Infrainguinal Occlusive Disease Guidelines

Updated: Sep 29, 2017
  • Author: Christian Ochoa, MD; Chief Editor: Vincent Lopez Rowe, MD  more...
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Guidelines

SVS Guidelines for Femoropoliteal Occlusive Disease

In 2015, the Society for Vascular Surgery (SVS) issued practice guidelines for management of atherosclerotic disease of the lower extremities. [36]  Recommendations for interventions for femoropopliteal occlusive disease (FPOD) in intermittent claudication (IC) include the following:

  • Endovascular therapy (EVT) is preferred to open surgery for focal occlusive disease of the superficial femoral artery (SFA) that does not involve the origin at the femoral bifurcation (grade 1 recommendation; evidence level C).
  • Selective stenting is suggested for focal lesions (<5 cm) in the SFA that have unsatisfactory technical results with balloon angioplasty (grade 2 recommendation; evidence level C).
  • Adjunctive use of self-expanding nitinol stents (with or without paclitaxel) is recommended for intermediate-length (5-15 cm) SFA lesions to improve the midterm patency of angioplasty (grade 1 recommendation; evidence level B).
  • Preoperative ultrasonographic vein mapping is suggested to establish the availability and quality of autogenous vein conduit in patients being considered for infrainguinal bypass to treat IC (grade 2 recommendation; evidence level C).
  • EVT is not recommended for isolated infrapopliteal disease in IC, because it is of unproven benefit and may be harmful (grade 1 recommendation; evidence level C).
  • Surgical bypass is recommended as an initial revascularization strategy for patients with diffuse FPOD, small vessel caliber (<5 mm), or extensive SFA calcification if their anatomy is favorable for bypass (popliteal artery target, good runoff) and their operative risk is average or low (grade 1 recommendation; evidence level B).
  • The saphenous vein is the preferred conduit for infrainguinal bypass grafts (grade 1 recommendation; evidence level A).
  • In the absence of suitable vein, a prosthetic conduit is suggested for femoropopliteal bypass in claudicant patients if the above-knee popliteal artery is the target vessel and good runoff is present (grade 2 recommendation; evidence level C).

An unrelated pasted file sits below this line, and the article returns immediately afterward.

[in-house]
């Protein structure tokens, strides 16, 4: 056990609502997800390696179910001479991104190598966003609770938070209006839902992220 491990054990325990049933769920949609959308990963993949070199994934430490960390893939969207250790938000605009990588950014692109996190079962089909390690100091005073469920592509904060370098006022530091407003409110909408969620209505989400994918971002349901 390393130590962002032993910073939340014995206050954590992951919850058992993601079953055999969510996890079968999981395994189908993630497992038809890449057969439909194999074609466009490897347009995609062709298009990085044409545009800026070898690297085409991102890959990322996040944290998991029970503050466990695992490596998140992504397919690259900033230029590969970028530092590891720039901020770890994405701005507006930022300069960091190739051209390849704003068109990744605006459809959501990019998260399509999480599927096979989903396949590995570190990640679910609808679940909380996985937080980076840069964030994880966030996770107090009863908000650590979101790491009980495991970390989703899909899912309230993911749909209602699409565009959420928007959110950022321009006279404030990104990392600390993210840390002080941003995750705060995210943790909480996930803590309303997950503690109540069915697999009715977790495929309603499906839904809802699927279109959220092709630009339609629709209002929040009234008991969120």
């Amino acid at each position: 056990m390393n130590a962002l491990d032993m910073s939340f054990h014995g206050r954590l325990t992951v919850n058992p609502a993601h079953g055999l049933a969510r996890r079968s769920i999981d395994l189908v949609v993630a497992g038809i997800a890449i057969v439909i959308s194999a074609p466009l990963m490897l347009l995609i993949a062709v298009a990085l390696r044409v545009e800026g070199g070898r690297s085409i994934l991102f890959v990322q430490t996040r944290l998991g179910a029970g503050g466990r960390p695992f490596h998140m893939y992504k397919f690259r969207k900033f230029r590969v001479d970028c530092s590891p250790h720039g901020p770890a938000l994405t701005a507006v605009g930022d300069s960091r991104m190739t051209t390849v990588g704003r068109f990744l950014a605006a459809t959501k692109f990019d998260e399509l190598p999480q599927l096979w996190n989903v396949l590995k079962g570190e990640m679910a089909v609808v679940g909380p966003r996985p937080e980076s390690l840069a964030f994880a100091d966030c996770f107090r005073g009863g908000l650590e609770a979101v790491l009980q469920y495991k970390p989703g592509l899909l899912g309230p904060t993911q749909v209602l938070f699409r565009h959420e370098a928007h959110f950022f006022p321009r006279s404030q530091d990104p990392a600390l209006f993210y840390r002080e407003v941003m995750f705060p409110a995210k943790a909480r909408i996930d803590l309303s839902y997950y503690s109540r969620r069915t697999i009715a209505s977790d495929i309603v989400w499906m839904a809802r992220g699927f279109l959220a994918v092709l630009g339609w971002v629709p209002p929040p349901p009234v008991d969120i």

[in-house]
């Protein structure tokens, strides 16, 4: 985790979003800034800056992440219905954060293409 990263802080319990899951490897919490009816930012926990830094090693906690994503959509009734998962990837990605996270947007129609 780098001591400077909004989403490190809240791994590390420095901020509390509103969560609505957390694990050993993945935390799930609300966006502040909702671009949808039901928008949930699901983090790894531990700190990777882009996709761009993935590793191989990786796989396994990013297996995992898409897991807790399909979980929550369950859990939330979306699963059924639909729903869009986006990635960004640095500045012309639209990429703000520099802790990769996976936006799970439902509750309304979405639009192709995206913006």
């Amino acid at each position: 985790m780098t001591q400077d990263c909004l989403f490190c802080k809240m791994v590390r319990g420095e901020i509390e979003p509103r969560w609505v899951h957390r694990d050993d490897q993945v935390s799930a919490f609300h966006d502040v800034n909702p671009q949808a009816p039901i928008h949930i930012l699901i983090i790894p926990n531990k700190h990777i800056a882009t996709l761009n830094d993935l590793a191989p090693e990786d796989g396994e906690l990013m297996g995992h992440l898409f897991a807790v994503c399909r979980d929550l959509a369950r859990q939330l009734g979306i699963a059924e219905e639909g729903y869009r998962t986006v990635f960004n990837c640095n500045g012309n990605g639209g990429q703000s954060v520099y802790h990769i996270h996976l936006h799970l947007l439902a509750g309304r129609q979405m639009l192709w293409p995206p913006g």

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ESC/ESVS Guidelines for Infrainguinal Occlusive Disease

In August 2017, the European Society for Cardiology (ESC), in collaboration with the European Society for Vascular Surgery (ESVS), issued updated guidelines on the diagnosis and treatment of peripheral arterial disease (PAD) [37] ; these guidelines were also endorsed by the European Stroke Organisation (ESO).

Recommendations for revascularization of femoropopliteal occlusive lesions in patients with IC and severe chronic limb ischemia are as follows:

  • Endovascular-first strategy is recommended in short (<25 cm) lesions (class I recommendation; evidence level C)
  • Primary stent implantation should be considered in short (<25 cm) lesions (class IIa recommendation; evidence level A)
  • Drug-eluting balloons may be considered in short (<25 cm) lesions (class IIb recommendation; evidence level A)Drug-eluting stents may be considered for short (<25 cm) lesions (class IIb recommendation; evidence level B)
  • Drug-eluting balloons may be considered for treatment of in-stent restenosis (class IIb recommendation; evidence level B)
  • In patients not at high risk for surgery, bypass surgery is indicated for long (≥25 cm) SFA lesions when an autologous vein is available and life expectancy is >2 years (class I recommendation; evidence level B)
  • The autologous saphenous vein is the conduit of choice for femoropopliteal bypass (class I recommendation; evidence level A)
  • When above-the-knee bypass is indicated, the use of a prosthetic conduit should be considered in the absence of any autologous saphenous vein (class IIa recommendation; evidence level A)
  • In patients unfit for surgery, endovascular therapy may be considered in long (≥25 cm) femoropopliteal lesions (class IIb recommendation; evidence level C)

Recommendations for revascularization of infrapopliteal occlusive lesions are as follows:

  • In the case of chronic limb-threatening ischemia, infrapopliteal revascularization is indicated for limb salvage (class I recommendation; evidence level C)
  • For revascularization of infrapopliteal arteries, bypass using the great saphenous vein is indicated (class I recommendation; evidence level A); endovascular therapy should be considered (class IIa recommendation; evidence level B)
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